In this GIF, I’m using the MJ Enhanced Combo Extender remote map I created on my X-Touch + Extender. I’m turning the low frequency gain knob of a mixer channel. The parameters in Reason for this knob goes from 0 to 1,000 and moves by 10 ticks. You can see, in one motion, I can change the value from 0 to 1,000. Yet I can also move the encoder by the smallest increments. The most important thing to focus in the GIF is the LED encoder’s position to get a visual understanding of the importance of this.
You might think this isn’t a big deal, but it’s a huge deal. In mastering, you need to sweep knobs, changing knob values quickly. This isn’t possible at all with the MCU Pro. Mackie MCU Pro and XT Pro owners don’t complain about it, but that’s simply because they either don’t realize this or they view it as an acceptable flaw. Yet if it were so acceptable, then Mackie would still be selling the Mackie C4 Pro. But…
The reason the Mackie C4 Pro was abandoned
The rotary encoders of the Mackie MCU Pro line are the reason so many people were buying the Mackie C4 Pro and immediately returning them. The MCU Pro, XT Pro and C4 Pro all use the same encoders and digital hardware for controlling the rotaries.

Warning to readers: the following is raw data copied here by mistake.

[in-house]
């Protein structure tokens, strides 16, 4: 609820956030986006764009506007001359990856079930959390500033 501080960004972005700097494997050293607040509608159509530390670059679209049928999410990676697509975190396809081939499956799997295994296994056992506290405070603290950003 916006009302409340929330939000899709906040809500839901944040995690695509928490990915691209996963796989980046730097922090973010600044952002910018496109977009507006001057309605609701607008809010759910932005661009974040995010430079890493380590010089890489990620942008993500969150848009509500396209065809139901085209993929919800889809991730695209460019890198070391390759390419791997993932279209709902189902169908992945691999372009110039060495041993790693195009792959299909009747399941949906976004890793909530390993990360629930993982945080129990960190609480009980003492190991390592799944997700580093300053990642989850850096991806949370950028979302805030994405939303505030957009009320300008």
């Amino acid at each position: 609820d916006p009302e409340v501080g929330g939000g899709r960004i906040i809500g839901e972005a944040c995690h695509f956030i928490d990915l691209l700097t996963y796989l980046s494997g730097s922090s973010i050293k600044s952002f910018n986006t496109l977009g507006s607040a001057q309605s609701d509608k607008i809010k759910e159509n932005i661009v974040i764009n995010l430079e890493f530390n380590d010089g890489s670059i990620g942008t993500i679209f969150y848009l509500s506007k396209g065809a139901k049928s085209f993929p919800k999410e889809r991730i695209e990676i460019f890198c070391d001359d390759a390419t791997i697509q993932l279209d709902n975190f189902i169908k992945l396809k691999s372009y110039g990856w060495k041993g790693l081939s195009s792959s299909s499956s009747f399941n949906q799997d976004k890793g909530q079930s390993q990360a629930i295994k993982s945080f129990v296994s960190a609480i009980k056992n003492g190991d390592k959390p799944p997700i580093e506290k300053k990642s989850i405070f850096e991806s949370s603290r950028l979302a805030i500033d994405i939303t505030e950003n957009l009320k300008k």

Mackie discontinued the C4 Pro because people were expecting to preforming sweeping actions with the rotary knobs for controlling synths, effects and other devices. Yet I personally find my most demanding “knob sweeping” needs are not when controlling synths or effect devices but controlling the mixer.
Most MCU Pro owners won’t report discontent
Many people who own Mackie MCU Pro and XT Pro’s may not complain about the rotary knobs, but that doesn’t mean these issues don’t exist when compared to Behringer X-Touch’s. Just like if you were to ask me, a Behringer X-Touch owner, if I have any complains about the quality of the motorized faders, I’ll say no.
But that doesn’t mean the X-Touch’s faders are on par with the MCU Pro’s or that the X-Touch’s faders aren’t complaint-worthy. Just because fader noise is something I “never” notice because I’m “always playing music through speakers or via headphones” doesn’t mean they won’t bother other people.